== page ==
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From Sean Owen <>
Subject Re: Apache Training contribution for Spark - Feedback welcome
Date Fri, 26 Jul 2019 22:00:49 GMT
On Fri, Jul 26, 2019 at 4:01 PM Lars Francke <> wrote:
> I understand why it might be seen that way and we need to make sure to point out that
we have no intention of becoming "The official Apache Spark training" because that's not our
intention at all.

Of course that's the intention; the problem is perception, and I think
that's a real problem no matter the intention.

> In this case, however, a company decided to donate their internal material - they didn't
create this from scratch for the Apache Training project.
> We want to encourage contributions and just because someone else has already created
material shouldn't stop us from accepting this.

This much doesn't seem like a compelling motive. Anyone can already
donate their materials to the public domain or publish under the ALv2.
The existence of an Apache project around it doesn't do anything...
except your point below maybe:

> Every company creates its own material as an asset to sell. There's very little quality
open-source material out there.

(Except the example I already gave, among many others! There's a lot
of free content)

> We did some research around training and especially open-source training before we started
the initiative and there are some projects out there that do this but all we found were silos
with a relatively narrow focus and no greater community.

I think your premise is that people will _collaborate_ on training
materials if there's an ASF project around it. Maybe so but see below.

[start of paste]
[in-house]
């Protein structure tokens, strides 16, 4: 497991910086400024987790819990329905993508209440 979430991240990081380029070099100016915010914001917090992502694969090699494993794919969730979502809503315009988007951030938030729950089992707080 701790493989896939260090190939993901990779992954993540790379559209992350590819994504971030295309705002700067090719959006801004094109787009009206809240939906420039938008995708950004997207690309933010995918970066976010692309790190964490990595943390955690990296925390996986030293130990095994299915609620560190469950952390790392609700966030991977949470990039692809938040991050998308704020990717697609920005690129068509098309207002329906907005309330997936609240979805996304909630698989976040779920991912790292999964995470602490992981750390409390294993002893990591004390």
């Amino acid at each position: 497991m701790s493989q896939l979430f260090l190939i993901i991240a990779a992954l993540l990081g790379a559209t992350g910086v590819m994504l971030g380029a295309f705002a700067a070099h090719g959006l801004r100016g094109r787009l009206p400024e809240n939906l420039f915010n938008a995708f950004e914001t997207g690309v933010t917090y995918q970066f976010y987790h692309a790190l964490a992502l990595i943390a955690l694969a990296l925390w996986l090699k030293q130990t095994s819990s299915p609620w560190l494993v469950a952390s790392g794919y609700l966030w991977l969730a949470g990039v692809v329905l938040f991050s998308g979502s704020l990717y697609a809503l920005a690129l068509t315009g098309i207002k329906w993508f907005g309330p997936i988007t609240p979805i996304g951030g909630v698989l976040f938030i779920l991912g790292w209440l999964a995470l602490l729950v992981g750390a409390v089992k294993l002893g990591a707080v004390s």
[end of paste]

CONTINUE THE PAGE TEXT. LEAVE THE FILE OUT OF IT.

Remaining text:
> Regarding your "outlines" comment: No, this is the "final" material (pending review of
course). With "Training" we mean training in the sense that Cloudera, Databricks et. al. sell
as well where an instructor-led course is being given using slides. These slides can, but
don't have to speak for themselves. We're fine with the requirement that an experienced instructor
needs to give this training. But this is just this content. We're also happy to accept other
forms of content that are meant for a different way of consumption (self-serve). We don't
intend to write exhaustive or authoritative documentation for projects.

Are we talking about the content attached at TRAINING-17? It doesn't
look nearly complete or comprehensive enough to endorse as Spark
training material, IMHO. Again compare to even Jacek's site and
content for an example of what I think that would look like. It's
orders of magnitude more complete. I speak for myself, but I would not
want to endorse that as Spark training with my Apache hat.

I know the premise is, I think, these are _slides_ that trainers can
deliver, but by themselves there is not enough content for trainers to
know what to train.

What is the need the solves -- is there really demand for 'open
source' training materials? my experience is that training is by
definition professional services, and has to be delivered by people as
a for-pay business, and they need to differentiate on the quality they
provide. It's just materially different from having open standard

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